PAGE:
According to the dictionary, a Rajbari is a mansion or a palace that was built as a residence for a Hindu rajah. These are found in India and Bangladesh. Recently, there has been a growing trend of Rajbari heritage stays. It entails a stay at one of the sumptuous and beautifully restored rajabaris that lie scattered in and around Kolkata, enjoying the idyllic countryside, and getting an idea of the lifestyle of erstwhile moneyed ´´zamindars´´ (landowners or minor rajahs). I love this concept because not only does it breathe a fresh lease of life into the crumbling grand mansions, but it also showcases the fine nuances of the Bengali lifestyle. Nearly every erstwhile zamindar (landed gentry) family had their own ´´family´´ traditions and these are often explained to the guests with much pride. Food is served on traditional brass plates and ´´shandha aarti´´ – blowing of conch shells and lighting up of a lamp herald evenings here. Nights are velvety with just the sounds of the fruits plopping on ponds or night birds and the best part is that these rajbaris are nearly just a few hours away from the chaotic Calcutta.

Rajbaris evoke a bygone era

Until now, I have just stayed at Amadpur Rajbari and have seen some of them during Durga Puja. These grand mansions seem to defy time to me. Their colonnaded verandahs, ceremonial inner courtyards (thakurdalan), tinkling chandeliers (jharbati), massive mahogany four-postered beds in ladies´ quarters (andarmahal), marble statues, grand arches, and beautiful lattice iron-work evoke an era of slow gentility – an era of mustachioed starch dhoti-clad Zamindars and their doe-eyed brides in red and white sarees and big vermillion bindis. I can almost imagine their red alta-patterned feet going through the stairs and the jingle of their bangles as they peeped through the large windows.

An inner courtyard

Rajbaris ruins to riches story

These rajbaris were once the residences of the zamindars – the landed gentry of Bengal, during the days of the British Raj. Zamindari was abolished when the British left India and many of these erstwhile grandfamilies fell into strained financial circumstances. They no longer had the source of income required to maintain such huge mansions and as a result, most of these grand buildings fell in decrepitude. A particular scene in Satyajit Ray’s 1958 film Jalsaghar captures this pathos aptly. It shows Bishwamber Roy, the film´s aged, reclusive protagonist selling his last piece of family heirloom jewellery to organize one final soiree in his jalsaghar (music room). He stands alone on the terrace of his crumbling mansion rigid in his decision and refusal to accept the winds of change even as his family legacy disintegrates around him. The scene captures the decline of Bengal’s zamindars in the post-colonial times and this was the case with most rajbaris until the recent revival as heritage stays brought them back to life.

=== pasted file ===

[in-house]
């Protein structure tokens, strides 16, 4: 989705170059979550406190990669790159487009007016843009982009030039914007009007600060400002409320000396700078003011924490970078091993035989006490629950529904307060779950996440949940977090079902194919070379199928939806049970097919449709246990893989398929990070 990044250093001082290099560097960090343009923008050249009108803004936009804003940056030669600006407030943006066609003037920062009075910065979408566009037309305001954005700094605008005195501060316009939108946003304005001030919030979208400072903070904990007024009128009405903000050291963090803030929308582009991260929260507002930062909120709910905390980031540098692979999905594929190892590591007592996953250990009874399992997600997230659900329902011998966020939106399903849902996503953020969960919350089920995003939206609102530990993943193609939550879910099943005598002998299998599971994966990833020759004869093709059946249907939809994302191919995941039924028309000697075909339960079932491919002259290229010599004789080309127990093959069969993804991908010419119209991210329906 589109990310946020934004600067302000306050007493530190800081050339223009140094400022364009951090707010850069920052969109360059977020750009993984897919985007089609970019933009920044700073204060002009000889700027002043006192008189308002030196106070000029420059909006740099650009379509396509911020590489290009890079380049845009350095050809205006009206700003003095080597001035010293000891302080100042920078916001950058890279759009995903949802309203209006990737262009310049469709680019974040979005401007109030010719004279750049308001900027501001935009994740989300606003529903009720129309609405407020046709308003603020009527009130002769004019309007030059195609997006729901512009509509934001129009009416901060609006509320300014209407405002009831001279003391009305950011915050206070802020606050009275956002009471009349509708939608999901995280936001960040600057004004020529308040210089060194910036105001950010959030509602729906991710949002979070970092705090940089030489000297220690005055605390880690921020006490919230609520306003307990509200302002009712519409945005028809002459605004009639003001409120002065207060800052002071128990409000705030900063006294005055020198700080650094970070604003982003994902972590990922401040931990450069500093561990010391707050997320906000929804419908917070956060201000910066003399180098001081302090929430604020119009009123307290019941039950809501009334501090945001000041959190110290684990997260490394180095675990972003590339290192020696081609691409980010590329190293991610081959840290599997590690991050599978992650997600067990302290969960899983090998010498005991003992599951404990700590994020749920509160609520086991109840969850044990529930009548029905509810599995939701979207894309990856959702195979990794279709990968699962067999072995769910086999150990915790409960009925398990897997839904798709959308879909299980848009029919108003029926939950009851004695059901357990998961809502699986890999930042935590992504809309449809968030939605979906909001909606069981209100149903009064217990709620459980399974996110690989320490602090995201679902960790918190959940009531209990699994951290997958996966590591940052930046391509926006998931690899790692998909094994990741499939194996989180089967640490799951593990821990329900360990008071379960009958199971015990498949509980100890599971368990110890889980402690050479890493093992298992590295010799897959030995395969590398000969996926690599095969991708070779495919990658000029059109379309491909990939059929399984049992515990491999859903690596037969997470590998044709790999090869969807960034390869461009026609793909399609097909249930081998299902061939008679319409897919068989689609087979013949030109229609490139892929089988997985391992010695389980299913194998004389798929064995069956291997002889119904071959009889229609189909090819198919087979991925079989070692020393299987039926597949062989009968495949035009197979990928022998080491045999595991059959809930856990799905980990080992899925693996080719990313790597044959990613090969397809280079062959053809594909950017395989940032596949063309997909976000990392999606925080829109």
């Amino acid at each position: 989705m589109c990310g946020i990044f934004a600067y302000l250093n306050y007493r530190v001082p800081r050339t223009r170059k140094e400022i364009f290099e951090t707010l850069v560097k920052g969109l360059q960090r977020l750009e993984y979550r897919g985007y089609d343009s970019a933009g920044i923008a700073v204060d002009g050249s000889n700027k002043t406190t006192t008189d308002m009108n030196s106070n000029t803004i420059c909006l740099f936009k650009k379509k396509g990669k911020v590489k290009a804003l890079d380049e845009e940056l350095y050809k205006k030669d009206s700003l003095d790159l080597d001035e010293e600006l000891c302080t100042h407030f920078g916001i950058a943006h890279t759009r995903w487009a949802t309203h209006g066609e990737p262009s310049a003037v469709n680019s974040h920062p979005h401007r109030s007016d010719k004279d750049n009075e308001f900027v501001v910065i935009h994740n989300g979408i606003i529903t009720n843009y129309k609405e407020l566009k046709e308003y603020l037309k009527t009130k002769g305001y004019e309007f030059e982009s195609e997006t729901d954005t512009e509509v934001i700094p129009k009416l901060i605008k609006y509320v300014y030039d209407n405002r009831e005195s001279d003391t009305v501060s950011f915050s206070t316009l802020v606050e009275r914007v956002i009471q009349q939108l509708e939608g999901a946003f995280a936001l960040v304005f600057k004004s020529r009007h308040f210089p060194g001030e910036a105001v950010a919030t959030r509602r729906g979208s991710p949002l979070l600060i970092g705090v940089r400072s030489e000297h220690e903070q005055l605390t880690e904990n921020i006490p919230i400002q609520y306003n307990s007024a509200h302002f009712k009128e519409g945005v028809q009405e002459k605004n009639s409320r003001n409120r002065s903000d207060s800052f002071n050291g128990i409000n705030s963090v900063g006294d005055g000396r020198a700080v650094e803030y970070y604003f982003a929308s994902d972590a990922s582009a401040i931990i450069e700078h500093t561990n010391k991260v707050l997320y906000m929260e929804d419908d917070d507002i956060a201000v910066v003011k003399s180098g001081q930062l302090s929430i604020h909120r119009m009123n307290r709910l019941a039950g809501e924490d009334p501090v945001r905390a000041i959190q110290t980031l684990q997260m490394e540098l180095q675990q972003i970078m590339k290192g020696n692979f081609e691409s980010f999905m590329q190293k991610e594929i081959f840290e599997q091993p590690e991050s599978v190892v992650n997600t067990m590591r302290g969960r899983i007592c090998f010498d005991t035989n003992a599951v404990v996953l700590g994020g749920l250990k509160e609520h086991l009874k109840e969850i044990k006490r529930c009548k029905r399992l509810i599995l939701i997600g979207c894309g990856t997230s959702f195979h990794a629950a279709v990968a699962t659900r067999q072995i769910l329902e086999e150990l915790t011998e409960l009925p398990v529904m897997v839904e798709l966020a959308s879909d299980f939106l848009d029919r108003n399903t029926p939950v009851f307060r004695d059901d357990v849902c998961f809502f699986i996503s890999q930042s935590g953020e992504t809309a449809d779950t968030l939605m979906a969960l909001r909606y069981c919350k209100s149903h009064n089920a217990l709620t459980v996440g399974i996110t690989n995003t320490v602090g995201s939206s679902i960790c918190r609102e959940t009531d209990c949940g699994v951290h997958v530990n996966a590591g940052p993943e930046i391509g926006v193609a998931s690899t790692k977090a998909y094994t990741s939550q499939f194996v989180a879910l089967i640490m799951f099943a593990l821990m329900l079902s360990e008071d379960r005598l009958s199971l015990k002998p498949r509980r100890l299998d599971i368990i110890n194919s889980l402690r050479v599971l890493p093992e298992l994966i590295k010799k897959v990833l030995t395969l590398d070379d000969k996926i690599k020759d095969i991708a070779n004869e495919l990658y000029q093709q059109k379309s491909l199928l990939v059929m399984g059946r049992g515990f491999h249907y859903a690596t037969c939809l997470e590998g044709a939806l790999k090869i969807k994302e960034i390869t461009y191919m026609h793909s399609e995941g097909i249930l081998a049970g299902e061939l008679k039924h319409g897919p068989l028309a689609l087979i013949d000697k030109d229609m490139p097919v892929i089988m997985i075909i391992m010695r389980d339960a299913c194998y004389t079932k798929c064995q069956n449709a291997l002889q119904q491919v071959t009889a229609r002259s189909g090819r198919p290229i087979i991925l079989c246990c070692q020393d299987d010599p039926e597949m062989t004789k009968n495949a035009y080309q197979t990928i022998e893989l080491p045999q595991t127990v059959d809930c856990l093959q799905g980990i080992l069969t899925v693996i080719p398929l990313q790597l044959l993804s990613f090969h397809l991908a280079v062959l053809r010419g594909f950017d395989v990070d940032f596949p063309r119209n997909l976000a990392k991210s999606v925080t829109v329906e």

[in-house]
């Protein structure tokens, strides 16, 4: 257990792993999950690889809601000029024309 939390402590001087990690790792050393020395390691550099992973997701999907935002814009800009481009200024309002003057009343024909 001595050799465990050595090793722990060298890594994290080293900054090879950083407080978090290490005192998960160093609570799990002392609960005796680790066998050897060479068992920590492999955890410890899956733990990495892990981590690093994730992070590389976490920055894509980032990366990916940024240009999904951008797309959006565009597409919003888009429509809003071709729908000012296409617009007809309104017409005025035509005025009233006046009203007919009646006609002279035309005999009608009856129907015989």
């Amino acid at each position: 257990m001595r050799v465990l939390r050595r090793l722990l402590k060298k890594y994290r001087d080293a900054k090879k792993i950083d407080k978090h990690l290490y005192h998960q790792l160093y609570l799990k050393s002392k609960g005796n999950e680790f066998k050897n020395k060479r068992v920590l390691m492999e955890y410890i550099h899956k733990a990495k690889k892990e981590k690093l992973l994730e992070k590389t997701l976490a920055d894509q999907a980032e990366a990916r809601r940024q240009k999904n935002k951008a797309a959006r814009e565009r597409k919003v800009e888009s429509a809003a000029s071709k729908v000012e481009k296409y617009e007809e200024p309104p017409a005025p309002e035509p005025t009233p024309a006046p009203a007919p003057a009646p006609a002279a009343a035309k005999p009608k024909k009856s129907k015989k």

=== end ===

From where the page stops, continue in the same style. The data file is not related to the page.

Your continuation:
A heritage stay

In Kolkata (Calcutta) although the family-occupied rajbaris like the 250-year-old Shovabazar Rajbari are still closed to the public, many others have been lovingly restored to their former glory. As mentioned before, I have not stayed at a rajbari except at Amadpur and this is a photo essay of some of rajbaris in Kolkata. Take a look at their vintage loveliness and the common man´s life as he goes about his way in the City of Joy. To enjoy a slice of timeless royal life, choose to stay at any of the rajbaris mentioned in this list.

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